Can advice help to close the gender retirement confidence gap?

  1. Women are less confident than men about their ability to retire due to structural factors

  2. However, when women seek advice, the gender confidence gap closes significantly

  3. Women are still more risk averse than men and advisers can help in this respect

The gender confidence gap

Our survey sheds new light on the gender confidence gap when it comes to retirement planning. Men remain more certain of their retirement plans than women but advice helps to close the gap.

69% of advised and 63% of non-advised men said they were confident that they would be able to retire when they wanted. But only 59% of advised and 53% of non-advised women believe they will be able to retire at the age they want – a significant gap of 10 percentage points (pp) in both cases.

This difference is rooted in a range of structural factors, as outlined in the Scottish Widows Women & Retirement Report*. The income gender gap means men still earn more than women and save more as a share of income. That income gap is particularly stark at higher wage levels – there are 2.5 times as many men earning over 50K than women. Maternity leave, career breaks and a lack of affordable childcare are also contributing factors. While the statistics show that men hold greater pension wealth at every stage in life, the good news is this gap is narrowing for younger generations.

Advice and the gender gap

While many academic and industry studies have indicated a financial confidence disparity between men and women, our barometer shows that a financial adviser helps to close this gap. A 67% majority of non-advised males said they were confident that they would be able to achieve their retirement plans, compared to only 56% of non-advised females – a gap of 11pp. Advised men and women, however, were both more confident, at 69% and 68% respectively, separated by a mere one percentage point, suggesting that advice helps to close the gender retirement confidence gap.

Similarly, 70% of non-advised men are confident they know how much money they need to retire compared to only 52% of non-advised women, a difference of 18pp. Advised clients, however, showed only a 3pp difference, with 72% of men and 69% of women being confident that they know how much money they need to retire. More evidence that advice helps to bring women up to equal levels as men.

In all surveyed circumstances, non-advised women report they would be more open to seeking advice than nonadvised men. They are more likely to seek advice due to a significant life event (64% women versus 55% men), ahead of retirement (59% versus 54%) and due to the higher cost of living (37% versus 21%). Non-advised females (52%) were also notably less confident than men (65%) that they can meet their goals without the help of a financial adviser.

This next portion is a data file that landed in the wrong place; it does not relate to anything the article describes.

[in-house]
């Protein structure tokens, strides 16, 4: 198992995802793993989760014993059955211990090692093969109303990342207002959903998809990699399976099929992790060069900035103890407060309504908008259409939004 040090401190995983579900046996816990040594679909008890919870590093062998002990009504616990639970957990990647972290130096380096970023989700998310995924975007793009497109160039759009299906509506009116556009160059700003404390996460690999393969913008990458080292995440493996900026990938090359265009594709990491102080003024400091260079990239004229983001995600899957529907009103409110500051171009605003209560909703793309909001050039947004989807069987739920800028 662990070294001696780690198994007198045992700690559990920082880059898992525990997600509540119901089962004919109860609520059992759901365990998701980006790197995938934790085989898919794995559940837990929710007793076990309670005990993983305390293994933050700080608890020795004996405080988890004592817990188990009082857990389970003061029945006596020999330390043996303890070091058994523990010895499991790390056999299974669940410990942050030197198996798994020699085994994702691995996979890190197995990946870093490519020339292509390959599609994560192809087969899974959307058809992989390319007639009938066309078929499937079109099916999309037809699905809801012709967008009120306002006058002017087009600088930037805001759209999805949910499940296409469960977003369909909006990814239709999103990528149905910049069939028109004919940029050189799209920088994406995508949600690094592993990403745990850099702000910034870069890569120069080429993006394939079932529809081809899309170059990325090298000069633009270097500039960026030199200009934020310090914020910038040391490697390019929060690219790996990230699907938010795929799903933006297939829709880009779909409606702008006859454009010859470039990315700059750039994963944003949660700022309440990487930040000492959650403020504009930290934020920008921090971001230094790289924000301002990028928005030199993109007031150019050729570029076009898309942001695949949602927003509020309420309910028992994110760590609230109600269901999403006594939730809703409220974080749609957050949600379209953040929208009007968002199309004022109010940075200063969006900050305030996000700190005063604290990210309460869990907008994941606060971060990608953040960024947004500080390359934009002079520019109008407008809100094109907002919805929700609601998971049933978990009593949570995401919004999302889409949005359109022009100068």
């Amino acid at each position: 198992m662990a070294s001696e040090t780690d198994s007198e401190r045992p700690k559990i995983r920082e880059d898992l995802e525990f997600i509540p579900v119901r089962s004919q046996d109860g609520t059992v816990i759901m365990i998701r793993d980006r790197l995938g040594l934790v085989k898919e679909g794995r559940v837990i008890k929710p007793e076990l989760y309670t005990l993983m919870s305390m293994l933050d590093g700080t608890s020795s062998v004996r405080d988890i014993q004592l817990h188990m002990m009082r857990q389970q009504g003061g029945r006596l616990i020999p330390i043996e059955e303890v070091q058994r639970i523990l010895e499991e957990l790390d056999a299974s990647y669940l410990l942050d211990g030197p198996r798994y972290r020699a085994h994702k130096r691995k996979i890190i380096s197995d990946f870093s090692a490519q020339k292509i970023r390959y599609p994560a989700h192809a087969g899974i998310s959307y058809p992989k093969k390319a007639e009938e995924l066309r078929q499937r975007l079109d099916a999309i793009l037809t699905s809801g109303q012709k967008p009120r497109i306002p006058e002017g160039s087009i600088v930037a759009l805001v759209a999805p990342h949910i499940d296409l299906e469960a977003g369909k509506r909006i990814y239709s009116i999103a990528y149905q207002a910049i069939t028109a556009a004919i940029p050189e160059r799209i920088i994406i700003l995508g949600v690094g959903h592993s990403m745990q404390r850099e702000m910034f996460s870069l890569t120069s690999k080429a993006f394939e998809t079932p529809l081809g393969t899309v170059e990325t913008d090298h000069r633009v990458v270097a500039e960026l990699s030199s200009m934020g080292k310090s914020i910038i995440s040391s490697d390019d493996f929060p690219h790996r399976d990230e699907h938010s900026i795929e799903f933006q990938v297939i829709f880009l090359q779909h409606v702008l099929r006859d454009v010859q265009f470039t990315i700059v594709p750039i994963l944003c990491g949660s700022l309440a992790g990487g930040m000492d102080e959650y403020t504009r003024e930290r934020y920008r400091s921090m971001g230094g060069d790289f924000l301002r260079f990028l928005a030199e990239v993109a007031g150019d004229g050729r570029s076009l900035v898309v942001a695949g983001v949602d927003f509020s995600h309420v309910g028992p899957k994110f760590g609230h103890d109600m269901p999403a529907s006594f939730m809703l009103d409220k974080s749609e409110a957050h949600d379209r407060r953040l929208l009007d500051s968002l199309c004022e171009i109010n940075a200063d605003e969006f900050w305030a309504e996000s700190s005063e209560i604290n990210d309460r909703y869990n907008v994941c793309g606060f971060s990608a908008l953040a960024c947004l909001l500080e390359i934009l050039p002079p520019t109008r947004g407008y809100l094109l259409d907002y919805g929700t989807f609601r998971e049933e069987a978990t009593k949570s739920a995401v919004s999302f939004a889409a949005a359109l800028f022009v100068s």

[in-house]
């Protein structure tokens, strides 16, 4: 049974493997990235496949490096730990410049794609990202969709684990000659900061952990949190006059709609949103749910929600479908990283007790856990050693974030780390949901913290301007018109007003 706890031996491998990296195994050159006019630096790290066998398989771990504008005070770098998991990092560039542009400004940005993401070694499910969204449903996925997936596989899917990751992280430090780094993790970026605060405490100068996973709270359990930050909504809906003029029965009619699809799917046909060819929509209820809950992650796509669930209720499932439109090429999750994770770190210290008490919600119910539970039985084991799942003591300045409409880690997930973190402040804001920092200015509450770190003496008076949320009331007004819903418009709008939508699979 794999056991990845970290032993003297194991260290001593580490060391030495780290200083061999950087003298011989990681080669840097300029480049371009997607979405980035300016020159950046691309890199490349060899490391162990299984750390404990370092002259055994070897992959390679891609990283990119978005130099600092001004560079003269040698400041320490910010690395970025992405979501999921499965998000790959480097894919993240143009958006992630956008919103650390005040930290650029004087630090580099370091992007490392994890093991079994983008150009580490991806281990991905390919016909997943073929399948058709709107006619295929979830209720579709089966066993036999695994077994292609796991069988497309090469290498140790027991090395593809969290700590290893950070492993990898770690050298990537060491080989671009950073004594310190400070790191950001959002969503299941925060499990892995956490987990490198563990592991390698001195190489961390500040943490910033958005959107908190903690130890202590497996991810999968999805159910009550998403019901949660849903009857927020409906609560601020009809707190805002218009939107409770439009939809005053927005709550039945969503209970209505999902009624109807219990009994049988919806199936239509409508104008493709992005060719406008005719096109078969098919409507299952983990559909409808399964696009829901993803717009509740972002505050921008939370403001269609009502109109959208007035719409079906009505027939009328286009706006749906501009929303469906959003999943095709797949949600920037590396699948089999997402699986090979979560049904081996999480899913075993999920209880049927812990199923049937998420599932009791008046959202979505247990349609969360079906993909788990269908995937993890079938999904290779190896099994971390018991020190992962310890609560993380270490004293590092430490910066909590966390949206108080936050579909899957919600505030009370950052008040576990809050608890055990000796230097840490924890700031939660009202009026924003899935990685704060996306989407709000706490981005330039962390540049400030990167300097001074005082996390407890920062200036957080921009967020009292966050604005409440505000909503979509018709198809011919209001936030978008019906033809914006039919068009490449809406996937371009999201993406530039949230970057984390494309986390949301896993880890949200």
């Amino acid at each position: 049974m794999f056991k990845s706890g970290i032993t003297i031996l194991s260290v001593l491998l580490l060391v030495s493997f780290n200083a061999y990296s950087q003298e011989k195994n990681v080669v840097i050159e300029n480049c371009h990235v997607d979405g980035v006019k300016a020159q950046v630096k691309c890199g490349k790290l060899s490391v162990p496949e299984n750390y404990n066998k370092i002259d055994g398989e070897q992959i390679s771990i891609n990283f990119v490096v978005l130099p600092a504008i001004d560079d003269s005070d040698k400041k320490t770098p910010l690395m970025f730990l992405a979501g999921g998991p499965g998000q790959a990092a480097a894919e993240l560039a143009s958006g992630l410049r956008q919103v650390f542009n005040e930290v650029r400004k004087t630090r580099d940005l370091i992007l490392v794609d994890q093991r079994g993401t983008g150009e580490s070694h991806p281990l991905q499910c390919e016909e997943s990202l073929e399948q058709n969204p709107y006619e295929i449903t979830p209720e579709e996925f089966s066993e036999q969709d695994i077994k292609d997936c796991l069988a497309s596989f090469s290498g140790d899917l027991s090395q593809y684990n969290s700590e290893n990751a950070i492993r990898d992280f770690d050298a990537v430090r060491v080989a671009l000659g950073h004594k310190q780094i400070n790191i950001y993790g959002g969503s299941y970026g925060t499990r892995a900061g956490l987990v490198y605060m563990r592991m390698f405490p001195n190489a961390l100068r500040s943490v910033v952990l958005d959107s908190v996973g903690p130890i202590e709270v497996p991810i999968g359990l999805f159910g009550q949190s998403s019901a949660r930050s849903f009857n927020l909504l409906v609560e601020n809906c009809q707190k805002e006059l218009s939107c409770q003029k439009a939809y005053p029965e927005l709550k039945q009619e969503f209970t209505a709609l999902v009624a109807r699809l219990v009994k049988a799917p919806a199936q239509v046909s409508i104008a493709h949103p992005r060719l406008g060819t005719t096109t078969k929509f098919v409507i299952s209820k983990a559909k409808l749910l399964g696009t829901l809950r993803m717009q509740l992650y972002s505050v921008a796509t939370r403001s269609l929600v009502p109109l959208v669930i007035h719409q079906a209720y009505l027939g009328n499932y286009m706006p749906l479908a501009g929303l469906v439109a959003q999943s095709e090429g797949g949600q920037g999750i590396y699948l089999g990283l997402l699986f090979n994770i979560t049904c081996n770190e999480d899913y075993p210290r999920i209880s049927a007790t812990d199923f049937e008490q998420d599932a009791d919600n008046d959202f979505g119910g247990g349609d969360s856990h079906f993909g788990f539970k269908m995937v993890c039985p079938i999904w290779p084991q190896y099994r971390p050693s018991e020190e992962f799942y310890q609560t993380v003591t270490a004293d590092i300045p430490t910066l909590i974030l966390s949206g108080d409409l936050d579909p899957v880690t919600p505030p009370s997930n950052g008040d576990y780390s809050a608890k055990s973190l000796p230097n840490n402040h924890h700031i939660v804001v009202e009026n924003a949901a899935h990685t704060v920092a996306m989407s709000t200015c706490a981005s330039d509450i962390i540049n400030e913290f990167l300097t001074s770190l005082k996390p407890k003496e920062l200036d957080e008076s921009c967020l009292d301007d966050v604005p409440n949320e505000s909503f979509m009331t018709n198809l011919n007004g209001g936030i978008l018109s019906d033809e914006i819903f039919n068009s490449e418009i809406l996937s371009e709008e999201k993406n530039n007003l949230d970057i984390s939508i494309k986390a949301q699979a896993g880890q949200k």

The gender confidence gap is also notable at the point of deciding on a retirement income route. 11% of advised and 24% of non-advised men were unsure of whether to take their pension income through drawdown, annuity, or a blended approach. This compares to significantly higher levels for women – 23% of advised women and a very high 41% of non-advised women. While women are undeniably at a disadvantage to men in their ability to plan and execute their retirement strategy, our findings suggest having an adviser to help guide the journey goes a long way to closing the gap.

“Women’s lower retirement confidence is rooted in lower pension wealth, and in turn, lower
average incomes. There is still work to be done to close the gender income gap – especially when
it comes to seeing more female representation in higher-paying roles. Fortunately, the benefits
of financial advice are particularly pronounced when it comes to women, so it is great to see that
women are also more prepared to seek it. While higher wages for women are out of advisers’
control, one area where they can help women build the greatest potential pension wealth is
by encouraging them to take on the appropriate level of long-term market risk, since they are
typically a little more risk averse than men.”

Jackie Leiper
CEO, Embark Group

Download the full guide

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Key Insight 1
Are advisers under more pressure than ever?
Key Insight 2
New economic age, new options for retirement income?
Key Insight 3
Do investors need saving from themselves?
Key Insight 4
Can advice help close the gender retirement confidence gap?

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